She spends a few moments discussing the Orwellian term “substantial equivalence.” Mega-corporations assert intellectual property rights for manipulating nature into creating something “new” or “novel.”  But, don’t worry, they tell us, it’s not THAT new; it’s ‘substantially equivalent’ to what nature created.  Well, either it’s a brand new invention (and thus patentable) or it’s not. We are not swayed by the double speak of psychopathy.

Informed farmers in the US reject the slew of new bills requiring registration and disclosure of seeds and animals.  Wisconsin farmer, Paul Griepentrog, has been involved in raising produce, livestock and direct marketing the past 30 years.  He now collaborates with several groups and individuals to halt the sudden onslaught of “food safety” bills that seek to hyper-regulate the small and medium farms.  

“Insane laws were passed [in Wisconsin] … in which even a pile of hay or manure would be a punishable offense as they may harbor rodents.  That sounds good, but how am I to store hay in round bales for livestock?”

Dr. Shiva explains the nefarious intent behind hyper-regulation of small and medium sized farms:

“You can only have a monopoly on seed thru patent if you have had a closure on the alternative supply.  Because why on earth would farmers pay royalties every year if they could have free seed they could save year in and year out?  To create that closure, the industry has evolved compulsory licensing and registration laws….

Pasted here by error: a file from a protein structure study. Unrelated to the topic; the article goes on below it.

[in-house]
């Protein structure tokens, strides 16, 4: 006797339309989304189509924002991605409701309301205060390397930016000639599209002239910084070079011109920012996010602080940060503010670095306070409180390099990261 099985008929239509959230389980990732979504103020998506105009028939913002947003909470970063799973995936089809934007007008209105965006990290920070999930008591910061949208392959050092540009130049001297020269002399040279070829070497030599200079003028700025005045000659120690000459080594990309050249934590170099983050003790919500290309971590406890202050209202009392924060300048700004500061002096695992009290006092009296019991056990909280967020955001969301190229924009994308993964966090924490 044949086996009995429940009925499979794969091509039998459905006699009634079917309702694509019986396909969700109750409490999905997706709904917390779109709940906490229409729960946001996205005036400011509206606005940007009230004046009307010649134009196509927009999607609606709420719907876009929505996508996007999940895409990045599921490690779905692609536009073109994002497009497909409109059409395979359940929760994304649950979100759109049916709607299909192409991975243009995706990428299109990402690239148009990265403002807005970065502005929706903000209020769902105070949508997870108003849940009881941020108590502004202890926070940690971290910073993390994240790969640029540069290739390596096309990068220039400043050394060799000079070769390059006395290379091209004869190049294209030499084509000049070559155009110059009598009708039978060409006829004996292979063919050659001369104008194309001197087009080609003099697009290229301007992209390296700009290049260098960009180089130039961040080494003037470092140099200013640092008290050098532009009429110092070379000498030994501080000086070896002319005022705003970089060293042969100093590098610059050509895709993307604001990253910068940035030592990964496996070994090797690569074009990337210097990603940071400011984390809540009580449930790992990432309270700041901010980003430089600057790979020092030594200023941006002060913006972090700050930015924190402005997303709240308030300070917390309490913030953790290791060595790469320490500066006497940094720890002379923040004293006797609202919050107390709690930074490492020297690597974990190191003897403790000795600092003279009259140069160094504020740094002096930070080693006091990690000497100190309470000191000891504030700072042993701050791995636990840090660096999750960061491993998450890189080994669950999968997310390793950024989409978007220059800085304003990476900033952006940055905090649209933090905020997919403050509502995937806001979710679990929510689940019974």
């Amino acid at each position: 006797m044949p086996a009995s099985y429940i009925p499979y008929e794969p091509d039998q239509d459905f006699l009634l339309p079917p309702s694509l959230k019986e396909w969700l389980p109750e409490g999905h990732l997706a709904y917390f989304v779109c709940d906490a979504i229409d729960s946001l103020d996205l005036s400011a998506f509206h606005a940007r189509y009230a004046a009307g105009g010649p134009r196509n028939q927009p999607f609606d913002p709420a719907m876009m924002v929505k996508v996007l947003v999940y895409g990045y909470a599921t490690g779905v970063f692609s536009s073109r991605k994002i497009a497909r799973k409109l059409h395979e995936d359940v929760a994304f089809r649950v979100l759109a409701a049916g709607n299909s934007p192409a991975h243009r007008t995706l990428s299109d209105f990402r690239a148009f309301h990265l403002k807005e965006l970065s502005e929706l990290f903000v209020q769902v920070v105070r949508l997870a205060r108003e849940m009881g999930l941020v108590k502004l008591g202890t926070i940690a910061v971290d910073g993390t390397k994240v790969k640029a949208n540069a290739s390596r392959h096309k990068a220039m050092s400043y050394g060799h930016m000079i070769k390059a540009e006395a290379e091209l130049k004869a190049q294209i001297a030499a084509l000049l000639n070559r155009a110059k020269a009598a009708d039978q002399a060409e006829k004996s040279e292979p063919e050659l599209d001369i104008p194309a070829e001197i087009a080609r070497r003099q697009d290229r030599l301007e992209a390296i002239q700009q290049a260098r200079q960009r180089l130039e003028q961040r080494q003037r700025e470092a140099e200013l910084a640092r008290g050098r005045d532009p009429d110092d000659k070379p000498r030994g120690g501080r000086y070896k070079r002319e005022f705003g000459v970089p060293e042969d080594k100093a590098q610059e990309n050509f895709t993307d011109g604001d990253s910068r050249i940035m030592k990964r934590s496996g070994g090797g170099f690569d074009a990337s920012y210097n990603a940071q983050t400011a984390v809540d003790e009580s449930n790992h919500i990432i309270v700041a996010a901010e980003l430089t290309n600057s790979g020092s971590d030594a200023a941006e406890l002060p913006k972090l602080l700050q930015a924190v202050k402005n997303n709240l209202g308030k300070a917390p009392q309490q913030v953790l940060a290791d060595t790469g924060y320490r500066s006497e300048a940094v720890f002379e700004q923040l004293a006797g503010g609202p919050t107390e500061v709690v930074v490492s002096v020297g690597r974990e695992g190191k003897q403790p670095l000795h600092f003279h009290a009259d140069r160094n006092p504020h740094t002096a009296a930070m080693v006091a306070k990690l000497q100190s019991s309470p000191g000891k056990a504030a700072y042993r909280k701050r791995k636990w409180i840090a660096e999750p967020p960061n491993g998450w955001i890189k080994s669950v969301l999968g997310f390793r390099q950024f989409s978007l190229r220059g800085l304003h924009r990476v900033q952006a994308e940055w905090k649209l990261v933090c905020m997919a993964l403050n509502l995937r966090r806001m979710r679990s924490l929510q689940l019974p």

“This basically means farmers can’t have their own seeds.  They must only grow seeds that are licensed.  They must have approval from the State.”

“The creation of seed monopolies is based on the simultaneous deregulation of seed corporations, including biosafety and seed deregulation, and super-regulation of farmers seeds and varieties.” Nov. 15, 2008

Dr. Shiva asks why regulate natural seeds that have evolved for thousands of years and which cause no harm.  “Since it has no harm, it has no need for state regulation.”   What should be regulated are the genetically modified seeds which do cause harm, including genetic contamination.  

She likens the seed wars to India’s salt wars when the British Empire tried to regulate salt. “Seed doesn’t belong to the humans; it belongs to all the species that are nourished by it.” And she asserts on behalf of all farmers:

“We will not obey a law that makes it illegal for us to perform our highest ecological duty on earth, which is to save seeds for the future.”

Vandana Shiva has a plan to save seeds and defeat GMOs, and at least 400,000 Indian farmers have signed on with her.  

The film ends with a 15-minute Q&A session focusing on diversity, and local production.  The smaller and more diverse the farm, the higher the nutritional output.  She reminds us, Bt cotton destroys soil and GM foods are less nutritional. “We need to return to organics.”

This hour long video gives a brief history of the seed wars that have been ongoing since the 1980s. It refocuses the debate from profits to sustainable life systems, including human societies. Finally, it persuasively argues for organic biodiversity as more than a right, but a human duty to life itself.

Also see Navdanya website.